Far worse happened with Article 14. H.M. Seervai has warned that ‘You are interpreting Article 14 to give yourself subjective power. From reasonableness of equality, you have gone to the reasonableness of statutes. ’The collegium was built by the ipse dixit of the Supreme Court—it has no constitutional sanction. There is also no provision in the Constitution that a Supreme Court judge cannot be prosecuted without the consent of the Chief Justice. And you know the kind of Chief Justices we’ve had. What are they doing—is this what the Constitution wanted? There is an excellent book on the independence of the judiciary[i] by Prof. Robert Stevens, a practising lawyer and academic. He says that judges appointing judges is a scandal. One of the finest judges in recent decades, Lord Bingham, has said, ‘When the government is weak, the Supreme Court steps in.’ And this is exactly what the judges of the Supreme Court have said: that when the parliament has left it vague or unenacted, they’ll step in.


The correct approach is that followed in a brilliant judgement by a judge in a divorce case. He said: ‘It is true the couple hate each other and are forced to live together. But we are not here to legislate.’ Such was the impact on public opinion that legislation was brought in and the Divorce Law amended.


This is where I find fault with our legal academics, and the Bar too—it’s a money-making proposition, so why would they disturb this machinery? There is not a single law journal of such prestige (I mean no disrespect to the existing ones) as the Law Quarterly Review in England. An adverse comment there would make the judges blush. On the contrary, senior lawyers and academics for example, Justice P. N. Bhagwati himself told me that he consults Upendra Baxi before passing a judgement. He was close to Baxi, Chinnappa Reddy . . . this is the scandalous state of affairs. The judges of the Supreme Court have no compunction about socializing, barring one or two. The result is that the prestige of the Supreme Court is not what it used to be. The government is digging in its heels on this so-called collegium. And then you have a law minister like Ravi Shankar Prasad who delights in picking fights with the judiciary. This is not what was expected.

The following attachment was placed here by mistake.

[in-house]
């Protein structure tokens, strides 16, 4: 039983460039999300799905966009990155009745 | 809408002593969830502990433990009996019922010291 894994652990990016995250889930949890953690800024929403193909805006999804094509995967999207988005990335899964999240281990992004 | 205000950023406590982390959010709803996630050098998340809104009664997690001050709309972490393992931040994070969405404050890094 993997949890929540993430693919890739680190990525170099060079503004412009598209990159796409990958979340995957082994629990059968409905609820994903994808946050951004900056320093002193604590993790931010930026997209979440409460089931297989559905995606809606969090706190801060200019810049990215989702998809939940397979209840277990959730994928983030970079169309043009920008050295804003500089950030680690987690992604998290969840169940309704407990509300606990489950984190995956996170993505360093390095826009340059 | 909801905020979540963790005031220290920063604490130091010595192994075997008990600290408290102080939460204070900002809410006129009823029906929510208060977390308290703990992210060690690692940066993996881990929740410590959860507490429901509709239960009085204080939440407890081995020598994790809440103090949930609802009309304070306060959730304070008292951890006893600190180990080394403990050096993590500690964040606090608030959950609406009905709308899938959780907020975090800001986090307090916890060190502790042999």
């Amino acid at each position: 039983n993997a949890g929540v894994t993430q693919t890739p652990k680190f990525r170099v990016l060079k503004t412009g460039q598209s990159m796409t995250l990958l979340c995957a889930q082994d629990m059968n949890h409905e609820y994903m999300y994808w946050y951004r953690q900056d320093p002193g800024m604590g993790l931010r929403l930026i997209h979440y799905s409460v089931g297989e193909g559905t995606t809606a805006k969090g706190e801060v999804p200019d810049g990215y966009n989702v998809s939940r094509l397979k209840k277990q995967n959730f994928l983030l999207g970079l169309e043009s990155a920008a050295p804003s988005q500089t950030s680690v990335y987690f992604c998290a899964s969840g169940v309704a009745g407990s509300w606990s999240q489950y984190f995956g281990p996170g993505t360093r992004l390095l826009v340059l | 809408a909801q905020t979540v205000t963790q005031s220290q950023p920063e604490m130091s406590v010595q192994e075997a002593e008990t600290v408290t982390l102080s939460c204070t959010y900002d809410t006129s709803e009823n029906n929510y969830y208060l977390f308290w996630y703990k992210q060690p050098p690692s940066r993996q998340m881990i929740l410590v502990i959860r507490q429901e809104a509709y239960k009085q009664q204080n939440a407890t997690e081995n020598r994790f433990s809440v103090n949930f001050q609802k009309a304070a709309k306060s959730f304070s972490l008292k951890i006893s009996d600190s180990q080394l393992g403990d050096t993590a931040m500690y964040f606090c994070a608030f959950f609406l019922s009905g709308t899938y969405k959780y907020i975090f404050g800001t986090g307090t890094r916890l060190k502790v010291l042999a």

Now, what is the state of public opinion? It has become politicized. The government today is a political animal and has no respect for the law or the Constitution. In England, there was a concordat between the Lord Chief Justice and the Lord Chancellor on the appointment of judges. There is a collegium appointed by law in which a person of Indian origin participated. This could have happened in India also. But the Bar showed no spirit of statesmanship. They scuttled it, the law was struck down. As a result, there is this scandal of one collegium after another. We have a government which has scant respect for the judiciary, the judiciary has become politicized and the politicians take a political view of the judiciary. This is not how we began—we were in much better shape. But for this I blame not only the politicians and the judges but also the Bar and the academics and, above all, the polarizing politics of our country. It is the same thing with the civil servants, with several other institutions.